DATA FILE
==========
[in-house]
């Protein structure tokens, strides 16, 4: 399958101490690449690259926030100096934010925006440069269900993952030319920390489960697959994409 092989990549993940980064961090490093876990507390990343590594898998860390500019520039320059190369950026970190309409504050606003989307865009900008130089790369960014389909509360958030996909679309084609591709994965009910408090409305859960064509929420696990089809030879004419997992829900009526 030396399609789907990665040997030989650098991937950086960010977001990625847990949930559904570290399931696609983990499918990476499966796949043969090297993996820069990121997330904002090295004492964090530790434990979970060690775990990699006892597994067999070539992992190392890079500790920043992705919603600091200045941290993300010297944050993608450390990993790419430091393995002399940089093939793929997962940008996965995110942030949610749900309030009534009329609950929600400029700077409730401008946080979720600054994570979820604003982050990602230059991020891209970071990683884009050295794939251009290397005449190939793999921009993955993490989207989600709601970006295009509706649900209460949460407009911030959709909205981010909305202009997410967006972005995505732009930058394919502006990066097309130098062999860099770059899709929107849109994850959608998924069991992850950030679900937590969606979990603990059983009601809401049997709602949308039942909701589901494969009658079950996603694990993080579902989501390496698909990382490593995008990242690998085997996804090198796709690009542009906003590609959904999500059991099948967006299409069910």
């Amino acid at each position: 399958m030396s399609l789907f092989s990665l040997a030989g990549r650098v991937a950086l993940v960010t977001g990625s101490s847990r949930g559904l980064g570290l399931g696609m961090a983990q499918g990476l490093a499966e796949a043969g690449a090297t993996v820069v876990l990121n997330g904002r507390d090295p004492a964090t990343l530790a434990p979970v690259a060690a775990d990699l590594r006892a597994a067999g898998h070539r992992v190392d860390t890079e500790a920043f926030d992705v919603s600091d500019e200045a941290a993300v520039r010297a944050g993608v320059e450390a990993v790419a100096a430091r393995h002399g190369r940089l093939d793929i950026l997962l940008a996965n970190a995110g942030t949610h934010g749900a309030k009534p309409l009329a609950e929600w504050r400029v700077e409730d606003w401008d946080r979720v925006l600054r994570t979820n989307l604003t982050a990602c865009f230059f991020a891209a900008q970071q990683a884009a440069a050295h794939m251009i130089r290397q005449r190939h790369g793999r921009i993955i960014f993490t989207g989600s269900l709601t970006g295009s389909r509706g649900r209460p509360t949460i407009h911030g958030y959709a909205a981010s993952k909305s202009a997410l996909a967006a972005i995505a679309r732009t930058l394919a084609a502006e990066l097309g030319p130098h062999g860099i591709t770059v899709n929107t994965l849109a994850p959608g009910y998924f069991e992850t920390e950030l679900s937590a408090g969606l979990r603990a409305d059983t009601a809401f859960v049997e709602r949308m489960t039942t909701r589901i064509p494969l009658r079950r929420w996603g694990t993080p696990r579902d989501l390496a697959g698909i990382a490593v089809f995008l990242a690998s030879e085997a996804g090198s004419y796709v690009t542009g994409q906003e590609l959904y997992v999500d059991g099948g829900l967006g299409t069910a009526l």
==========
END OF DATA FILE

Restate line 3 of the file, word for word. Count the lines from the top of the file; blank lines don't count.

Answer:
């Amino acid at each position: 399958m030396s399609l789907f092989s990665l040997a030989g990549r650098v991937a950086l993940v960010t977001g990625s101490s847990r949930g559904l980064g570290l399931g696609m961090a983990q499918g990476l490093a499966e796949a043969g690449a090297t993996v820069v876990l990121n997330g904002r507390d090295p004492a964090t990343l530790a434990p979970v690259a060690a775990d990699l590594r006892a597994a067999g898998h070539r992992v190392d860390t890079e500790a920043f926030d992705v919603s600091d500019e200045a941290a993300v520039r010297a944050g993608v320059e450390a990993v790419a100096a430091r393995h002399g190369r940089l093939d793929i950026l997962l940008a996965n970190a995110g942030t949610h934010g749900a309030k009534p309409l009329a609950e929600w504050r400029v700077e409730d606003w401008d946080r979720v925006l600054r994570t979820n989307l604003t982050a990602c865009f230059f991020a891209a900008q970071q990683a884009a440069a050295h794939m251009i130089r290397q005449r190939h790369g793999r921009i993955i960014f993490t989207g989600s269900l709601t970006g295009s389909r509706g649900r209460p509360t949460i407009h911030g958030y959709a909205a981010s993952k909305s202009a997410l996909a967006a972005i995505a679309r732009t930058l394919a084609a502006e990066l097309g030319p130098h062999g860099i591709t770059v899709n929107t994965l849109a994850p959608g009910y998924f069991e992850t920390e950030l679900s937590a408090g969606l979990r603990a409305d059983t009601a809401f859960v049997e709602r949308m489960t039942t909701r589901i064509p494969l009658r079950r929420w996603g694990t993080p696990r579902d989501l390496a697959g698909i990382a490593v089809f995008l990242a690998s030879e085997a996804g090198s004419y796709v690009t542009g994409q906003e590609l959904y997992v999500d059991g099948g829900l967006g299409t069910a009526l």